How and Why Manchester City Fell Short of United in the EPL in 2012-13

Nick AkermanFeatured ColumnistMay 17, 2013

LONDON, ENGLAND - MAY 11:  Manager Roberto Mancini of Manchester City looks dejected in defeat after the FA Cup with Budweiser Final between Manchester City and Wigan Athletic at Wembley Stadium on May 11, 2013 in London, England.  (Photo by Mike Hewitt/Getty Images)
Mike Hewitt/Getty Images

Manchester City's 2012-13 Premier League campaign never really got going.

After the momentous high of Sergio Aguero's last-second title winner the season before, Roberto Mancini and his assembled team of superstars were largely expected to dominate as champions. With one game remaining they have limply relinquished the title to Manchester United and sit a disappointing 10 points behind their local rivals.

How did Manchester City fall so short of the Premier League summit this year? Why are they not celebrating another famous victory and enjoying a second consecutive stint as English champions? The reasons are plentiful.

While the Etihad remains a fortress, City's away form consistently threatened to overpower their title credentials throughout the season. Early draws at Liverpool and Stoke suggested the team could be rattled away from home. As the season progressed, further draws against West Ham, Chelsea and Swansea underlined a squad that failed to shift through the gears when apart from its home crowd.

Away losses to Sunderland, Southampton, Everton and Tottenham all held their own significance. Personal mistakes hampered City's chance of progress and placed individual members of the squad under huge pressure.

As detailed here, Manchester City can equal United's 48 home points with a final-day victory over Norwich. City accumulated 33 points on the road compared to United's 40 (rising to 43 if they overcome West Brom). This is not only disappointing in comparison to the champions; City's away stats fail to impress alongside other competitors.

Chelsea and Spurs have managed to grab 34 points away from home this season. Arsenal have 32 with a game remaining and Liverpool suffered just one more defeat throughout the year. Although City's entire team has failed to perform with the same power and verve as 2011-12, individual mistakes have also cost them at a shot at the trophy.

Joe Hart's error saw Sunderland's Adam Johnson—a former City player—squirm the ball into the opposition's net for a much-needed 1-0 win. The goalkeeper has been responsible for plenty of high-profile errors across the season, but he isn't the sole culprit to blame.

With a Hart mishap already confirmed in the loss to Southampton, Gareth Barry decided to pass the ball into his own net, and Samir Nasri ducked away from Robin van Persie's late free kick to hand Manchester United a 3-2 victory at the Etihad. It's telling that United's defining moments are triumphant and City's laden with errors.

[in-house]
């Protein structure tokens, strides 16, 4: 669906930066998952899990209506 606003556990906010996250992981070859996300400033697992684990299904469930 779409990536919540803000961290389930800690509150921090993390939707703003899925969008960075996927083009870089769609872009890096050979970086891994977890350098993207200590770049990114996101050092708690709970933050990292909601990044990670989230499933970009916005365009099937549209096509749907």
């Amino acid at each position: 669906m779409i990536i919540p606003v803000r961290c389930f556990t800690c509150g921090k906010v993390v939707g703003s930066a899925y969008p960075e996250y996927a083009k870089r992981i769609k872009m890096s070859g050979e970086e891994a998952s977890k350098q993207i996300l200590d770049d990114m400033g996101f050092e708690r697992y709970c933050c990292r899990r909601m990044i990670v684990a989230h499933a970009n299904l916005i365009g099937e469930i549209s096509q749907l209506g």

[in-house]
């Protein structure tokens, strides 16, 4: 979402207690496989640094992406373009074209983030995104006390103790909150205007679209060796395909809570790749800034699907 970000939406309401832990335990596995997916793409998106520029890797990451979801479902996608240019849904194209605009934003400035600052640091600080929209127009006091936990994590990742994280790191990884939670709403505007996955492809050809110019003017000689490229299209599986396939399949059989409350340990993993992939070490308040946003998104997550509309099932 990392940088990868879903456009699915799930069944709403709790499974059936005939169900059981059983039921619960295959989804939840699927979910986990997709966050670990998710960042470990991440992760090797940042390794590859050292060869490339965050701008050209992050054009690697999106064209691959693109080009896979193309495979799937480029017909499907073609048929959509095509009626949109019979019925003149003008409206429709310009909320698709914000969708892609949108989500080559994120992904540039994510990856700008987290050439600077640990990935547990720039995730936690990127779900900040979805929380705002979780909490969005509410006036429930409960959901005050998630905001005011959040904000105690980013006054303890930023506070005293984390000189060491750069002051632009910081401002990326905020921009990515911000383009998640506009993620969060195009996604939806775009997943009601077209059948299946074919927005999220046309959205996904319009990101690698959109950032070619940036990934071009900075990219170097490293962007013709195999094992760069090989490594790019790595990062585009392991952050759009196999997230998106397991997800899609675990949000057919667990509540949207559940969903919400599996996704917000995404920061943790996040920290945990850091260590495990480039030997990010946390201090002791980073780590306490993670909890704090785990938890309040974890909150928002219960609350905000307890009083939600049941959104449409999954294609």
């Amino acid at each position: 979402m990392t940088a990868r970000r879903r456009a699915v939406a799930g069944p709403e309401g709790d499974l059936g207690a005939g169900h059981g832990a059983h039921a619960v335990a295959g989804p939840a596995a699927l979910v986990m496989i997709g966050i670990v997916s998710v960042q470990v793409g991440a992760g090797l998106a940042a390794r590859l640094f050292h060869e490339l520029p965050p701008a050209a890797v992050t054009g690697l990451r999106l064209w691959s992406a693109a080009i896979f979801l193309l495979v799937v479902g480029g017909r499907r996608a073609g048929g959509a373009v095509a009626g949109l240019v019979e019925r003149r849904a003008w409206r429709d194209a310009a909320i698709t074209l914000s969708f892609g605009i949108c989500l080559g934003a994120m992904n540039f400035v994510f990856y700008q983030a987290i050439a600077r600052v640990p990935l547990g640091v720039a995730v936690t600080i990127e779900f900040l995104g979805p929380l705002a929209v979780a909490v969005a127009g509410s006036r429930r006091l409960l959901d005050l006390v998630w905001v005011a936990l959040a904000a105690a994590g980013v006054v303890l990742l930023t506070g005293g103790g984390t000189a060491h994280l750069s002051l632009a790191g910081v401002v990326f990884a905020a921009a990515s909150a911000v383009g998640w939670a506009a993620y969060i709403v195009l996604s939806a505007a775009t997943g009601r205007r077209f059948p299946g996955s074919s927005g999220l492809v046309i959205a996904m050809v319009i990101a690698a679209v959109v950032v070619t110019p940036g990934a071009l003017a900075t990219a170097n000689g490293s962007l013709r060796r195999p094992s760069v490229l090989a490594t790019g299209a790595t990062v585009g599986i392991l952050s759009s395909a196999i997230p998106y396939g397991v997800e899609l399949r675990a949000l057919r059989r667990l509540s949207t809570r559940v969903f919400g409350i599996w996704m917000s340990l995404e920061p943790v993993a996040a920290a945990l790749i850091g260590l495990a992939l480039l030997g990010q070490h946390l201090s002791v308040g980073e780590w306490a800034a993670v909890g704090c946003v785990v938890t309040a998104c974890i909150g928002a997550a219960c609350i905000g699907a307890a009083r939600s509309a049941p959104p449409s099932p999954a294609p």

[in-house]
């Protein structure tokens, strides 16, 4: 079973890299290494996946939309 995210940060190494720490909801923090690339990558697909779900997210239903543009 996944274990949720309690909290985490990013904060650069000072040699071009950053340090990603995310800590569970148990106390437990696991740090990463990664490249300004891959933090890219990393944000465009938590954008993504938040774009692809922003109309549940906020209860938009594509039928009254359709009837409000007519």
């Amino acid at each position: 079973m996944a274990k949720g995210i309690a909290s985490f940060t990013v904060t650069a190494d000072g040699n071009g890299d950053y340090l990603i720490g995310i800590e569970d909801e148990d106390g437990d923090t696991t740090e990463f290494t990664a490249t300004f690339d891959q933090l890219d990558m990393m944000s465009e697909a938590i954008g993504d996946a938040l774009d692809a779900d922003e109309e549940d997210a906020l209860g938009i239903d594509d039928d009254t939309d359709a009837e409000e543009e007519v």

Former manager Roberto Mancini—who was sacked for his inability to meet any of Sheikh Mansour's goals—also made a handful of rash decisions (via BBC). The Italian is usually such a cool and collected character, but this year his reactionary decisions seemed desperate.

Mancini often decided to switch City's defensive four to a back three when under the cosh. Although City worked on this lineup during preseason, using the formation effectively is largely unheard of in the Premier League. Implementing it when the team is already losing also outlines a sense of panic that wasn't apparent before Mancini's men became champions.

The outgoing boss made a number of strange personnel selections when City's squad began to stretch. With Vincent Kompany sent off against Arsenal, Mancini drafted Javi Garcia into central defence for the games against QPR and Southampton. Although City left Loftus Road with a 0-0 draw, the Spaniard's shortcomings in this position came to the fore when playing against the rampant Saints.

What made the decision to play Garcia as a centre-back more baffling? Kolo Toure—who put in some decent displays during the season—loitered on the bench.

This example highlights Mancini's odd use of new signings throughout the 2012-13 campaign. Big money was spent on Garcia, Jack Rodwell and Scott Sinclair, but none made an impact. Although Rodwell's lack of presence should be put down to his injury problems, Garcia and Sinclair represent wasted money on a number of levels.

Garcia has never shown himself to be as combative and intense as Nigel De Jong. Despite leaving for Milan back in August 2012, City have struggled to replace the Dutchman aggressiveness in midfield (via The Telegraph). Sinclair has made just two Premier League starts since joining City and hasn't been able to fill his manager with confidence for extended time on the pitch.

Last year, Adam Johnson always gave City a wide option from the bench. This year that role has been filled by the less explosive James Milner. Many might say City's inability to land Robin van Persie had a great effect on the season, but in reality, Mancini's signings were never good enough to ensure instant success; not when many of the club's rivals strengthened considerably.

Manchester City's downfall was therefore a complex one. Poor away form, tactical mishaps and insufficient transfer dealings set the club up for a year of hurt. Even so, Roberto Mancini should consider himself extremely unfortunate to fall under the axe, as he certainly deserved time to establish a dynasty at the club.

One has to wonder if such a sacking is the first mistake on a painful 2013-14, as well.


Why did Manchester City fall short of Manchester United this season? Let me know in the comments section below and be sure to follow me on Twitter right here:

All statistics in this article are courtesy of Whoscored.

Bleacher Report's Premier League coverage has been nominated in the 2012-13 EPLTalk awards. Cast your vote here.